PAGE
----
Today, Anggie Setia (senior advisor of The Cure For Tomorrow) and I went to Usmar Ismail Hall, Kuningan. Yesterday she contacted me: “Hey, I’ve got a good news for you. I have 2 tickets…” I wasn’t aware enough about the event, but then, I decided to go (though I had to miss the match between Indonesia and the Korea Republic) because it really sounded interesting.
So, I took off from school to Pasar Festival, our meeting point. And then, we walked to the venue. I was in a bit of doubt at first, because in the front of the venue there were no banners at all about the event. When we got inside, we were instantly welcomed by a few environmental-friendly corporations’ stands such as WWF, Equinox Publishing (the one who held this event), XS, Aksara Bookstore, etc. It was cool. The mineral water was even served in the old packaging (bottles made of glass). They exhibited solar energy technology and led lighting too. There were banners with earthy messages everywhere, like “Plant A Tree”, “Save Ink and Paper”, “Use Recycled Papers”… And I got:
- Tas kain Aksara Goes Green (Rp10.000,-)
- 1 rim of CyclusOffice recycled paper (Rp55.000,-)
- WWF “Reuse, Refill, Reduce, Recycle” pins (for free)
- WWF “Power Switch” keychain with facts about energy and global warming (for free)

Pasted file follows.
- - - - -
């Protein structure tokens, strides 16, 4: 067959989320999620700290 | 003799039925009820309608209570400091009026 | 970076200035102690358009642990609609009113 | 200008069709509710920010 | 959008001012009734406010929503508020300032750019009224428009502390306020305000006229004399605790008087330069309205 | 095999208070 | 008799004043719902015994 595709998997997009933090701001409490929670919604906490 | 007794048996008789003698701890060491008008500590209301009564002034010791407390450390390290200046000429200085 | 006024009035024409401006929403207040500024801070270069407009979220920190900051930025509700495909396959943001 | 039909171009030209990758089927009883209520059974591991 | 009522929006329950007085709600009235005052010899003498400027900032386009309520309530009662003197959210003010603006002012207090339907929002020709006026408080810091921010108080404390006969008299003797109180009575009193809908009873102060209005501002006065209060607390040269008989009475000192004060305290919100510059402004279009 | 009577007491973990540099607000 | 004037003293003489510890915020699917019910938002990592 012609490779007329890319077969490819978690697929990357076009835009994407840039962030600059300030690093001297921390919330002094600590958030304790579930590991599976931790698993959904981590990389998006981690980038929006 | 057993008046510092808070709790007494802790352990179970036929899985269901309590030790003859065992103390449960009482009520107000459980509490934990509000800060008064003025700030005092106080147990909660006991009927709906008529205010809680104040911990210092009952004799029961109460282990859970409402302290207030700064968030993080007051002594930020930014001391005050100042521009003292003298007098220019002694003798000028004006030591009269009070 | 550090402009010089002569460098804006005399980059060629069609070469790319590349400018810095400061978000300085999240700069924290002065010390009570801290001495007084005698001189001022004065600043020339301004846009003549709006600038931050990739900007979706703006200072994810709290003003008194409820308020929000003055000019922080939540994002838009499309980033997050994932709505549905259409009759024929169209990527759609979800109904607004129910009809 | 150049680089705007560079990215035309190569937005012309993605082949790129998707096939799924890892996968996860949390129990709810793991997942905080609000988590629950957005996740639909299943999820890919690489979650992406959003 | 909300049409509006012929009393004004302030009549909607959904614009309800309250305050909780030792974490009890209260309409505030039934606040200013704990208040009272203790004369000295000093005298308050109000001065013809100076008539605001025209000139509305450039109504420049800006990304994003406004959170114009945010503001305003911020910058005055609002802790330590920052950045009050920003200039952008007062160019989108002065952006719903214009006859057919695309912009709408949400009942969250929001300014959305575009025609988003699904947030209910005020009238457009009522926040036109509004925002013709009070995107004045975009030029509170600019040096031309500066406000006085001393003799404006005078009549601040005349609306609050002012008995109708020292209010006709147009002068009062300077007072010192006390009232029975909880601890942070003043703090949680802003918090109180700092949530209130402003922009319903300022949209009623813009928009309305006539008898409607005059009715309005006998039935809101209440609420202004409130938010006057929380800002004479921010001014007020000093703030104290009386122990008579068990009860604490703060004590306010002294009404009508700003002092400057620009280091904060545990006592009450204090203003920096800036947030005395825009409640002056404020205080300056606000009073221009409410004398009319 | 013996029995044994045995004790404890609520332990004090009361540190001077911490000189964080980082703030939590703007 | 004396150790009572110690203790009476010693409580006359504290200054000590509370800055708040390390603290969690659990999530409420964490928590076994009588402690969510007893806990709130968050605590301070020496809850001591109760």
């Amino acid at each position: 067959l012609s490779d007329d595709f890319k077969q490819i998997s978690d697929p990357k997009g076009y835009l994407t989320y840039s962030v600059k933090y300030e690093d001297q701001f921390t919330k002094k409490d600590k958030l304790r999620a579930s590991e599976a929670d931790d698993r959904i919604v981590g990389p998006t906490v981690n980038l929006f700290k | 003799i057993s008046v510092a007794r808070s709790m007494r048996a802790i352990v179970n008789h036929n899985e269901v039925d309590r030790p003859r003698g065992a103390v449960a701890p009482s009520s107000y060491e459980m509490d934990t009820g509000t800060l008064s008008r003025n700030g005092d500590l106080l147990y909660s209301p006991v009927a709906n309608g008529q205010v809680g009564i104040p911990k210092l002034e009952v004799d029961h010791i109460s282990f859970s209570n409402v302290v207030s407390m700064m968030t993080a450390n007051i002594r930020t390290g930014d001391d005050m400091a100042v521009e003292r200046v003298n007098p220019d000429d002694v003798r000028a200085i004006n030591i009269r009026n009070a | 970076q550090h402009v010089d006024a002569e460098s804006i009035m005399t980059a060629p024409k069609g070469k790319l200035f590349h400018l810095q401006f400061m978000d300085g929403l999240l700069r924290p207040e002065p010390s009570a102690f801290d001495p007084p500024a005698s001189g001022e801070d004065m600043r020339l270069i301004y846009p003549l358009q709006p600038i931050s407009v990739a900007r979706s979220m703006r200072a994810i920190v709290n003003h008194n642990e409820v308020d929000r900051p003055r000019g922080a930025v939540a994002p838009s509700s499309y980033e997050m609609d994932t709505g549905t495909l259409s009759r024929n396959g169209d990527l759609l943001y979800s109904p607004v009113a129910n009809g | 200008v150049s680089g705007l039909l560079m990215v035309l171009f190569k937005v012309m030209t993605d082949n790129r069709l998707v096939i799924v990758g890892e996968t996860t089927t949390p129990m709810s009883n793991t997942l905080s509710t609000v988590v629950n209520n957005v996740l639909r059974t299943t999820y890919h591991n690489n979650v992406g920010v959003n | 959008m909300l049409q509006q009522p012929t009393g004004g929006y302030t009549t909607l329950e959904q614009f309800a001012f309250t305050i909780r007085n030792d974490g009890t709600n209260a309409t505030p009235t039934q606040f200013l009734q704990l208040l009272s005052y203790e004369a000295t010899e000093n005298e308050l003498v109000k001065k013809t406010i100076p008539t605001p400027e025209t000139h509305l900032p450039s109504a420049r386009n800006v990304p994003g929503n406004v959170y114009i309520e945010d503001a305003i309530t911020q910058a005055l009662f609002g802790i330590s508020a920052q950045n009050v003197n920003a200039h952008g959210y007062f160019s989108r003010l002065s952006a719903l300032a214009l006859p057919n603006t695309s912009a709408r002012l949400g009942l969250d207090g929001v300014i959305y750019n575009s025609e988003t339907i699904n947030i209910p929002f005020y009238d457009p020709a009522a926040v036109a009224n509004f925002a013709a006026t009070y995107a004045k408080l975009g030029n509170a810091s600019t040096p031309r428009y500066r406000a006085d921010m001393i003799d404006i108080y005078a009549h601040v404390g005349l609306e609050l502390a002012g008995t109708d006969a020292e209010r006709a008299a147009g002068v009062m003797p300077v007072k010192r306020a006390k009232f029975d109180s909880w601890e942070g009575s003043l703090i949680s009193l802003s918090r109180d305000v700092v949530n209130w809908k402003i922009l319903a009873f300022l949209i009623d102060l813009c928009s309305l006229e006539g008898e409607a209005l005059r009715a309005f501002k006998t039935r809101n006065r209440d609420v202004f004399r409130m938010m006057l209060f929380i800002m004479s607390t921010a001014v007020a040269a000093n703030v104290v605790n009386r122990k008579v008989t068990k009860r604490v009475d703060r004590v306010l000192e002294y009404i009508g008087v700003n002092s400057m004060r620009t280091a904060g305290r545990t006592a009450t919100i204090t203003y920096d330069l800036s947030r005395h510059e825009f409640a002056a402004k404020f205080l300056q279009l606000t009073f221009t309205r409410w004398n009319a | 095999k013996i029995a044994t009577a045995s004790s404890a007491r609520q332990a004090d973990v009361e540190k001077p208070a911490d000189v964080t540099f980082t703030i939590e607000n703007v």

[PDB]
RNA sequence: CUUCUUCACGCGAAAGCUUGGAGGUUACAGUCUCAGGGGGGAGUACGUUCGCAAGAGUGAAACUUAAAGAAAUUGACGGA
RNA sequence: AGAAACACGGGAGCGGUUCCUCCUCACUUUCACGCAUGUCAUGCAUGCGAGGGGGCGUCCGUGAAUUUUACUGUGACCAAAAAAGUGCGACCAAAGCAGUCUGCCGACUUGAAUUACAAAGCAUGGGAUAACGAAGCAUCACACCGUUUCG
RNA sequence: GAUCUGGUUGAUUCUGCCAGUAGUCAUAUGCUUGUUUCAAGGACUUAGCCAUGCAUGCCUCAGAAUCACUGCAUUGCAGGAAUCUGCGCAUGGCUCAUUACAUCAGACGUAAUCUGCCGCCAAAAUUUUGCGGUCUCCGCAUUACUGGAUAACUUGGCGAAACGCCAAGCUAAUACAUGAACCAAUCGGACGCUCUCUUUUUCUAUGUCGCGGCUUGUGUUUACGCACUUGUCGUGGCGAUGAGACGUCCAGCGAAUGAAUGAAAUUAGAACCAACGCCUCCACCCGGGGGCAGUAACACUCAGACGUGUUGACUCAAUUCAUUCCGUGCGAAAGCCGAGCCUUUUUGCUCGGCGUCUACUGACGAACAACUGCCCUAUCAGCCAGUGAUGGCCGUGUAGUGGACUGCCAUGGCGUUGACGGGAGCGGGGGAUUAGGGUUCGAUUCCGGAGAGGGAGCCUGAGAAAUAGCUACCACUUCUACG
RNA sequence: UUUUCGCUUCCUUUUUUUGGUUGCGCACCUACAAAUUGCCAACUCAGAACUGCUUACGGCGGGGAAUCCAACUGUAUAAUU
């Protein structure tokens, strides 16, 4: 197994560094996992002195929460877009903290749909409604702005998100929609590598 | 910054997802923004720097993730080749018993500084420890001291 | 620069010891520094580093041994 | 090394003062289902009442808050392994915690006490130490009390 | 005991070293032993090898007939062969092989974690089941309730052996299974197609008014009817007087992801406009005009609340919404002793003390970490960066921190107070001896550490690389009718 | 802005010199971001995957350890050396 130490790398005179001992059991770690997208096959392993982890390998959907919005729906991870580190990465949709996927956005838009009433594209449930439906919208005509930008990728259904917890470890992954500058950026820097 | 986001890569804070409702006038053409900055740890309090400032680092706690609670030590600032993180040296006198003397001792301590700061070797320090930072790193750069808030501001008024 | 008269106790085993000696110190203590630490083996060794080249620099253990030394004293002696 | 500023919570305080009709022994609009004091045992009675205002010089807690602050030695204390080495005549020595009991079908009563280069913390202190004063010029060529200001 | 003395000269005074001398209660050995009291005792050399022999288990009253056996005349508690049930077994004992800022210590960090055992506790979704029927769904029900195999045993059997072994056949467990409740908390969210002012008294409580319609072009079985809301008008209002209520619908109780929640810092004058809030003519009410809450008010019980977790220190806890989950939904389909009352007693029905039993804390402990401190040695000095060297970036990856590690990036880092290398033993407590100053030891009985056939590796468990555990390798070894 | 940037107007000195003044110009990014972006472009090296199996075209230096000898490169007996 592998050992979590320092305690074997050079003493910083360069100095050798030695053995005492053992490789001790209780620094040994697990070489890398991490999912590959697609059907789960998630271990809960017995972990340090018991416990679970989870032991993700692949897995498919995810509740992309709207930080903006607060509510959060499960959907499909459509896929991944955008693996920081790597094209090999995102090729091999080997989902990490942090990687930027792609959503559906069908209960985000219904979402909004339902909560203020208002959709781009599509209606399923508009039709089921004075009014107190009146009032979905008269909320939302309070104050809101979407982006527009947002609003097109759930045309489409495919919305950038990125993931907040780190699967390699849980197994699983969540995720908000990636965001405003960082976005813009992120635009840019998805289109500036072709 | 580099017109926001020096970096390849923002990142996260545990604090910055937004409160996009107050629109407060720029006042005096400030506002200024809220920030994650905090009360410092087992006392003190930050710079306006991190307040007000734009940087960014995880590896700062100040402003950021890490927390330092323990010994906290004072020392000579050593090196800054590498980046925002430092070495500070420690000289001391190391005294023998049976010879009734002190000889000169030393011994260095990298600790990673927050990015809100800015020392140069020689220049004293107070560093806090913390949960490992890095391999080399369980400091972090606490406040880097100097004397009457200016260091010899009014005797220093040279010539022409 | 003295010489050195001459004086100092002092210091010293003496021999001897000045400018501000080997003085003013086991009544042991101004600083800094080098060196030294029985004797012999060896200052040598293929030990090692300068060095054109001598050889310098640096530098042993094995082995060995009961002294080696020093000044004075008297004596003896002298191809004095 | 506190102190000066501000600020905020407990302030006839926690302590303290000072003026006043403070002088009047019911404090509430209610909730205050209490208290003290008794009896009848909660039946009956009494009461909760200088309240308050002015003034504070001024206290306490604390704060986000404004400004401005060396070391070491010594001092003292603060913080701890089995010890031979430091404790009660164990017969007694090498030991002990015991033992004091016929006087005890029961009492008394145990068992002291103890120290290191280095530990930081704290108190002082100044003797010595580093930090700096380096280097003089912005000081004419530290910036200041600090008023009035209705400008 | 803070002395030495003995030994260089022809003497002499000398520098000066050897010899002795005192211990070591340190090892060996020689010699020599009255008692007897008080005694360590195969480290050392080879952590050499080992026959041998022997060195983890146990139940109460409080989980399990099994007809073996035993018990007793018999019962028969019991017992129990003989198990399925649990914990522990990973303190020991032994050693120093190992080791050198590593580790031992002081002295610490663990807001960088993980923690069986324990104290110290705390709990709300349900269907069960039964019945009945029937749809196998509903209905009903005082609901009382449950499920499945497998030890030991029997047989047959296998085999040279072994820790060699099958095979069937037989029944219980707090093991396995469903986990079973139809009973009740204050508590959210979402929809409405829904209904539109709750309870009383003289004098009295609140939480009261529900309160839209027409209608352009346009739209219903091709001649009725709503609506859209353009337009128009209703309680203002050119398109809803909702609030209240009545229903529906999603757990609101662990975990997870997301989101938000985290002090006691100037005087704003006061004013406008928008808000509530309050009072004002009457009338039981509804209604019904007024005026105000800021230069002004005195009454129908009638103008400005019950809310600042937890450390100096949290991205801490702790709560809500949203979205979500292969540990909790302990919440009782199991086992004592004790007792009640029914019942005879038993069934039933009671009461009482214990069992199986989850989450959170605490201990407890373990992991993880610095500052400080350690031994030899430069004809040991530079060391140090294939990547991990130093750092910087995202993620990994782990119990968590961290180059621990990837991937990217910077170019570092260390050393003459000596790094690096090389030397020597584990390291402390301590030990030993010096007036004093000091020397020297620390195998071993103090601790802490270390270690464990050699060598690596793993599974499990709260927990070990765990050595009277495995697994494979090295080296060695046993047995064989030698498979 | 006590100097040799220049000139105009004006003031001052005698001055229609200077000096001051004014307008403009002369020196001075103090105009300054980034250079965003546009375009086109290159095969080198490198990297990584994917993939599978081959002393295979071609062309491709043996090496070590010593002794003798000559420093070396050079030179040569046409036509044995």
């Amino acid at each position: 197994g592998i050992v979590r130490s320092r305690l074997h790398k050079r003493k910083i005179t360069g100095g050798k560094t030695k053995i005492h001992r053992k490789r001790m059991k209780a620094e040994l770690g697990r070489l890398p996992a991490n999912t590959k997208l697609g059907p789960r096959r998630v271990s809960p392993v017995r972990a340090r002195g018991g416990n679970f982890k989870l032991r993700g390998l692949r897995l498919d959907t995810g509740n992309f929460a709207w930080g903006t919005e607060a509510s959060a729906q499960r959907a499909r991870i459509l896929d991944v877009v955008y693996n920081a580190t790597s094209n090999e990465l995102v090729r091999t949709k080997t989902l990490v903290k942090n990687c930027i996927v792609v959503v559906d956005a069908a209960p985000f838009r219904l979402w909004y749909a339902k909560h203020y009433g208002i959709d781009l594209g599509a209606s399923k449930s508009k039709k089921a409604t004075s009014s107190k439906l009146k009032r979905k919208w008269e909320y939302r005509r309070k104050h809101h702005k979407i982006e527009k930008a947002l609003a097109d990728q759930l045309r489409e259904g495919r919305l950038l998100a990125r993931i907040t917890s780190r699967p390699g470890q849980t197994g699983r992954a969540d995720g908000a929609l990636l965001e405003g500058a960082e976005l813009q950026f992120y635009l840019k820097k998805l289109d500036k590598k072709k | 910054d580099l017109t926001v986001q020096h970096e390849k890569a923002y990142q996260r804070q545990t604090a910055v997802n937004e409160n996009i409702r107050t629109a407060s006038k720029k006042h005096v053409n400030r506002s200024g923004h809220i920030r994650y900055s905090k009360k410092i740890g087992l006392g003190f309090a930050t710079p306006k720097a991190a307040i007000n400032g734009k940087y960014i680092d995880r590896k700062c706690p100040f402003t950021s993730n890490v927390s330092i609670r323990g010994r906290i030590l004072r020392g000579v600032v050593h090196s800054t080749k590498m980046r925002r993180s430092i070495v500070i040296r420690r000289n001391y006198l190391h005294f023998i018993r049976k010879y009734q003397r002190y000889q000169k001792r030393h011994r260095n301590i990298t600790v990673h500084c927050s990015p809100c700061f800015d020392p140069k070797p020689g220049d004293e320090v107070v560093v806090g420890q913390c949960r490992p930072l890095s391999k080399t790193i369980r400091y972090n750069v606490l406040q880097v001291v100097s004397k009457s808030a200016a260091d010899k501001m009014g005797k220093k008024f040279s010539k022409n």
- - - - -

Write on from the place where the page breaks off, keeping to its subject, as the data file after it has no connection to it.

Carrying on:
- A wonderful experience! Why?
If you have seen David Guggenheim‘s “An Inconvenient Truth“, this is not the movie screening. This is the live presentation! There was an expatriate who lives in Bali, named Emerald Starr. He was ordered by Al Gore himself to present about global warming phenomenon in South East Asia. He came all the way to Jakarta for this event.
Marvelous! Unfortunately, although the tickets were given for free (by the internet), the seats were not fully equipped. The presentation room looked like a cinema studio/hall, like in 21 Cineplex. So the venue was cozy enough.
The presentation was better than the one which was used by Al Gore in the movie, because WWF added more about Indonesia (especially the deforestation issue). One thing which was too bad: I was the only high school student who went there.